Positive Parenting Program
Triple P programs draw on research, social learning, cognitive behavioral therapy and developmental theory. The programs focus on teaching parents the skills they need to address and prevent behavioral and emotional problems in their children. It includes a range of interventions, with increasing intensity, depending on your child’s age, and the ability to choose your own parenting goals based on your beliefs and values.
Started more than 30 years ago, the program now has more than 690 published papers and more than 240 clinical trials, studies, and evaluations. Triple P offers online and in-person options, and a guide to help you find the best program for you and your child. Learn more about Triple P programs for parents on the program website.
Teen Triple P
Based on the same research as the program for young children, Teen Triple P focuses on “tweens” and teens. Using the five principles found in all their programs, Teen Triple P helps parents learn to:
Create a safe, interesting environment
Have a positive learning environment
Use assertive discipline
Have realistic expectations
Take care of yourself as a parent
For more information, visit the Teen Triple P website to learn more about online or in-person training.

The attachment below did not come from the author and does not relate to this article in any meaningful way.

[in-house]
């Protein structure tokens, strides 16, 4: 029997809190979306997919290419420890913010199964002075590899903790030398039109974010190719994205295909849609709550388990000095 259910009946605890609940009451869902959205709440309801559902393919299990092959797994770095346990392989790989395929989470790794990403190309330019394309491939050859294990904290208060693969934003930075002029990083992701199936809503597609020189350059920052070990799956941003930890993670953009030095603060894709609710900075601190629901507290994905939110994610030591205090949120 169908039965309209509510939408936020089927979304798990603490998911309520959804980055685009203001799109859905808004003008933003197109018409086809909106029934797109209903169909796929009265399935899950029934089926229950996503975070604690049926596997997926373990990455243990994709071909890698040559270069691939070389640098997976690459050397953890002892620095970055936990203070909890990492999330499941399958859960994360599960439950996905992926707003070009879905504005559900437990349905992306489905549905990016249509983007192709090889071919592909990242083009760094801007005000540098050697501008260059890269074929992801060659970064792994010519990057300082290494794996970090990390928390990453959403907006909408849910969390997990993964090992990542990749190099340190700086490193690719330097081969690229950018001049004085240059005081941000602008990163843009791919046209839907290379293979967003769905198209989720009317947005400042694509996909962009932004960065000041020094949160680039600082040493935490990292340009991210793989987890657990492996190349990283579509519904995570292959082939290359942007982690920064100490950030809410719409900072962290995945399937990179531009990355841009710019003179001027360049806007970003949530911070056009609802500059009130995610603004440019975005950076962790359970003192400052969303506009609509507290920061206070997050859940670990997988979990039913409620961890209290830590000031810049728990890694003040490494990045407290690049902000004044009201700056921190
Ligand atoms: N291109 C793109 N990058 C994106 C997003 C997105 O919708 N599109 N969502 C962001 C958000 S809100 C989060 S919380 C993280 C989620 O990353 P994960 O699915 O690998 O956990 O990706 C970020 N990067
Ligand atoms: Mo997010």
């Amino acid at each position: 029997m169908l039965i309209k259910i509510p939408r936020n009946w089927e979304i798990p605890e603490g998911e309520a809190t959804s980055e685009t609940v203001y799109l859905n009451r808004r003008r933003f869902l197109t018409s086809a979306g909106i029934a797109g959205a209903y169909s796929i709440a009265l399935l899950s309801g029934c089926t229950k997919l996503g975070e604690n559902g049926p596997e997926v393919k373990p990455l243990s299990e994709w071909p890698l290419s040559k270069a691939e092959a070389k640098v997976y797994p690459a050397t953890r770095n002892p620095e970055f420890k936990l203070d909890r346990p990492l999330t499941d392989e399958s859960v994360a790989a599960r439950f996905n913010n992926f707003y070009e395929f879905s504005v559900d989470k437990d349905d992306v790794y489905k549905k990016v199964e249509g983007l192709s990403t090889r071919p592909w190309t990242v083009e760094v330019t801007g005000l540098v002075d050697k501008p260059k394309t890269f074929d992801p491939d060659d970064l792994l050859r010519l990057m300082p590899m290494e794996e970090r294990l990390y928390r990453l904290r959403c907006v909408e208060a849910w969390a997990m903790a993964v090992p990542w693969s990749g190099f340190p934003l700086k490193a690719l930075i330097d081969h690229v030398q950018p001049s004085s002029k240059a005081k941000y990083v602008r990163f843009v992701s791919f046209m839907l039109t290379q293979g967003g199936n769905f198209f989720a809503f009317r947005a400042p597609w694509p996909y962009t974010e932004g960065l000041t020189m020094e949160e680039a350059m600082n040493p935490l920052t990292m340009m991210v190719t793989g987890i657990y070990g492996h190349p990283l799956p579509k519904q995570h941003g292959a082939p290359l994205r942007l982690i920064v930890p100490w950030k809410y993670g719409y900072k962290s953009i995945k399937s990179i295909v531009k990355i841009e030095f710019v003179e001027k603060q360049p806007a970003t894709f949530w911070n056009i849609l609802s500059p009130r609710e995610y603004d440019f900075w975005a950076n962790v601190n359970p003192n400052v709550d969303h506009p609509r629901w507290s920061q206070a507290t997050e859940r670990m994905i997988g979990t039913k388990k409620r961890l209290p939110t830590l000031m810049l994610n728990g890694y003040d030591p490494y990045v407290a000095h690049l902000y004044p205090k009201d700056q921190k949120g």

Incredible Years Parenting Program
Incredible Years is a set of three developmentally based curricula for parents, teachers, and children. Designed for children ages 2-12, it has been shown to improve behaviors for up to 80 percent of participating children.
The parent program emphasizes skills known to promote children’s social skills and reduce behavioral problems, while building parents’ interpersonal skills. With 14 programs designed for specific ages, parents, teachers, and children learn skills and strategies for helping children regulate their emotions, improve their social skills and academic performance. For more information, visit Incredible Years.
Parent-Child Interaction Therapy
Parent-Child Interaction Therapy (PCIT) is an in-person therapy that focuses on improving the quality of the parent-child relationship and changing parent-child interaction patterns to promote a healthy family relationship. Using evidence-based protocols, PCIT International certifies trainers to provide expert training and consultation in their protocol.
The program uses two treatment phases:
The first focuses on helping children feel calm and secure in their relationships, and feeling good about themselves.
The second focuses on building the parenting skills to manage challenging behaviors while remaining calm, confident and consistent in your approach to discipline.
Visit PCIT for more information.
New Forest Parenting Programme